It’s not an unreasonable question.
The past few weeks have seen a lot of posts, here and elsewhere, around the behaviour of Stephen Leather, all of which have touched at least peripherally on the subject of the ethics of marketing techniques, especially given the constantly changing digital environment. These techniques (some, but not all, of which can be attributed to Leather; all of which can be attributed to various authors across the board) include:
1. Using sock puppet accounts to talk up one’s own book;
2. Giving positive reviews to one’s own book under a sock puppet account;
3. Giving negative reviews to a “competing” author’s book under a sock puppet account;
4. Spreading lies about “competing” authors online;
5. Bullying and harrassing other authors;
6. Shilling – ie talking up the book of a friend without disclosing a personal interest;
7. Astroturfing – ie the overall cumulative effect of the above. Artificial buzz.
8. Attacking reviewers for negative but honest reviews, and/or encouraging their readers to do so.
To which, we can also add this: paying (substantial amounts of money) for reviews. The successful ebook writer John Locke is named in that article. To quote:
“Mr. Locke is unwilling to say that paying for reviews made a big difference. “Reviews are the smallest piece of being successful,” he said.”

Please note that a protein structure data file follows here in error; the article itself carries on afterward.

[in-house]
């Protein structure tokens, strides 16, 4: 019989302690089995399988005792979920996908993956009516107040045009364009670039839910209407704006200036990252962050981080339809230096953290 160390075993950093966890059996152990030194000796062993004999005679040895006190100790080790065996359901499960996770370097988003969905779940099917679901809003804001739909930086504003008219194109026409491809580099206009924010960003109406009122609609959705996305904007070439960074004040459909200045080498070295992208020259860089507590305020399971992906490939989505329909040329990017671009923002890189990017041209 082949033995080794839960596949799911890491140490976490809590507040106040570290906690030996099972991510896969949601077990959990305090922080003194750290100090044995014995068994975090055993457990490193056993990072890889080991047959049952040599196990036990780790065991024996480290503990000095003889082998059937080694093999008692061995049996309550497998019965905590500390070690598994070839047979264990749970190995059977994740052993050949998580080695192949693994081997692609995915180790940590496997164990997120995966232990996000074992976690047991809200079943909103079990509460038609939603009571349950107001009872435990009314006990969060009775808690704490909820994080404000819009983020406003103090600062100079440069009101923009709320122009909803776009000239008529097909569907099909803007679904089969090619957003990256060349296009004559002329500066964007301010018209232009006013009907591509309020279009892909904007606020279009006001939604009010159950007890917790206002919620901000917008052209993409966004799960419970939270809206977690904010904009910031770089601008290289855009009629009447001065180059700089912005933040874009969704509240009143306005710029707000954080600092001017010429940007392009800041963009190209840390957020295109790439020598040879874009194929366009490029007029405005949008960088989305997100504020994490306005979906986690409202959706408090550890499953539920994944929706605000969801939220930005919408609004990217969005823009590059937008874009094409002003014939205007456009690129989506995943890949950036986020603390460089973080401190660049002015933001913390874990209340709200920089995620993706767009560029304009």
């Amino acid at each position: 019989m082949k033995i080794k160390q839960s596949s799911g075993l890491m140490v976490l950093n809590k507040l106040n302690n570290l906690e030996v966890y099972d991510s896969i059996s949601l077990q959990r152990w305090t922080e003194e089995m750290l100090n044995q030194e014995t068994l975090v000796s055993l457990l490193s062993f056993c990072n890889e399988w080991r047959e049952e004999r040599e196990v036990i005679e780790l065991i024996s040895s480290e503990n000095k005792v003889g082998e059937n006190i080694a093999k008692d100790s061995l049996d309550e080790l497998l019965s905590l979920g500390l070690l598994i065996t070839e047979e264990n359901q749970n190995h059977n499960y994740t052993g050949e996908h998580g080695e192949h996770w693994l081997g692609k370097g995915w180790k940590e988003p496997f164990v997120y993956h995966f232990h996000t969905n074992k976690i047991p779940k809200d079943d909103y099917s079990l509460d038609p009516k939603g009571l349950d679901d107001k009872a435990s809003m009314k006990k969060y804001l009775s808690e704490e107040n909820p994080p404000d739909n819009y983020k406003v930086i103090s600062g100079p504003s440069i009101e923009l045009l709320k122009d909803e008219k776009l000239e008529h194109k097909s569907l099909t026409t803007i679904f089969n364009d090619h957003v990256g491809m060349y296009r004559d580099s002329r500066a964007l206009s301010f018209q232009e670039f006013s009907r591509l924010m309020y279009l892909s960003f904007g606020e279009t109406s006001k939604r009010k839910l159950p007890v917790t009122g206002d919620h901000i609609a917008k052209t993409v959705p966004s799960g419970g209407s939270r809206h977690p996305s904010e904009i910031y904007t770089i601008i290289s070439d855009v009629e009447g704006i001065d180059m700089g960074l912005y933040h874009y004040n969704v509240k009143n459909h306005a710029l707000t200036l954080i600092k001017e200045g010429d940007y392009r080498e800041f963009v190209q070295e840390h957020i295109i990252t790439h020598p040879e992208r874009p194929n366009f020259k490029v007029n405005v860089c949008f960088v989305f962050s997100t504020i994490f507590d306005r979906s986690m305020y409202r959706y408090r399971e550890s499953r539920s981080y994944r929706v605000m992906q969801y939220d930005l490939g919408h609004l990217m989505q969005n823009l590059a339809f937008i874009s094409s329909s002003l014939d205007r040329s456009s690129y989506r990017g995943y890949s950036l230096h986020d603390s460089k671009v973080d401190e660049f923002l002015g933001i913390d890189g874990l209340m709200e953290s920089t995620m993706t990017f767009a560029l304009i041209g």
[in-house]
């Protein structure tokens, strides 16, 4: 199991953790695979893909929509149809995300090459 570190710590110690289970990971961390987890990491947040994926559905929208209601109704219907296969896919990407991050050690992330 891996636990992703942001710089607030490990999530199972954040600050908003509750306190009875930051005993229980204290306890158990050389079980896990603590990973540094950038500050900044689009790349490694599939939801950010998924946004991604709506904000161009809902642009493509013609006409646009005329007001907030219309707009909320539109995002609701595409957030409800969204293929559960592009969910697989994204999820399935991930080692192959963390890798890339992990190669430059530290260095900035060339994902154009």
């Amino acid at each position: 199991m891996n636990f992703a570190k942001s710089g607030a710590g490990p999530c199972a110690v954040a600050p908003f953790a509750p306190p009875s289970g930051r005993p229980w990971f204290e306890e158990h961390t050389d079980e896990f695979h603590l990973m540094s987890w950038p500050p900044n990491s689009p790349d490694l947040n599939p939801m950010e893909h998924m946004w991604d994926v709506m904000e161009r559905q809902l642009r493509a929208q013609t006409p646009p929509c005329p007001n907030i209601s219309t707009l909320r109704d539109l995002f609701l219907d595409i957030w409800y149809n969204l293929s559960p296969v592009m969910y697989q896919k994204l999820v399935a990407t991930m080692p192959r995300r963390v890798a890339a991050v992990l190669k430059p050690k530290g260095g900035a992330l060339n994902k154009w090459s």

Well, that may be true. But ordering 300 reviews will have set him back $6000. At the 0.99 he charges, for which he would receive around 0.30, those reviews would need to have generated him 20,000 book sales just to break even. That is not an insignificant number. You assume it was worth it, but prospective self-publishers may wish to consider their disposable income first – and also have a good, long look at themselves in the mirror.
And I’m sure there are countless other activities as well.
Why does any of this matter? Well, a lot of this behaviour is technically illegal (a vendor pretending to be a consumer, etc), but all of it is dodgy and what I, at least, would consider to be unethical behaviour for an author to be involved in or encouraging. The online review system (along with other online feedback systems) is imperfect, but it exists, and people use it. If they didn’t, it wouldn’t be worth authors gaming it in these underhand ways, often at great expense. So these are acts of deception that betray both the reader and other writers. They are acts of selfishness. They are attempts to grab as much of the “open ground” of self-publishing for themselves as possible, by whatever means possible.
It’s possible you don’t care. Well, if so, move on. But if you feel strongly about these issues, what can you do? Here are some quick, initial thoughts. They’re mostly obvious. Please feel free to add other ideas in the comments.
The oddest thing about the Leather business is that, really, I’ve just been reacting to stuff and posting on topics that have arisen. I never had any endgame in mind; I wasn’t trying to achieve anything. When Leather accuses me of being jealous (sic) of his sales, or wanting to harm them, that’s absolutely not the case. I couldn’t give two fucks if he sells a million books in the next day, or none ever again. It has no impact on me. More to the point, a lot of writers over the years have been vile individuals; the books stand alone, their merits independent (for the most part) from the character of the writers.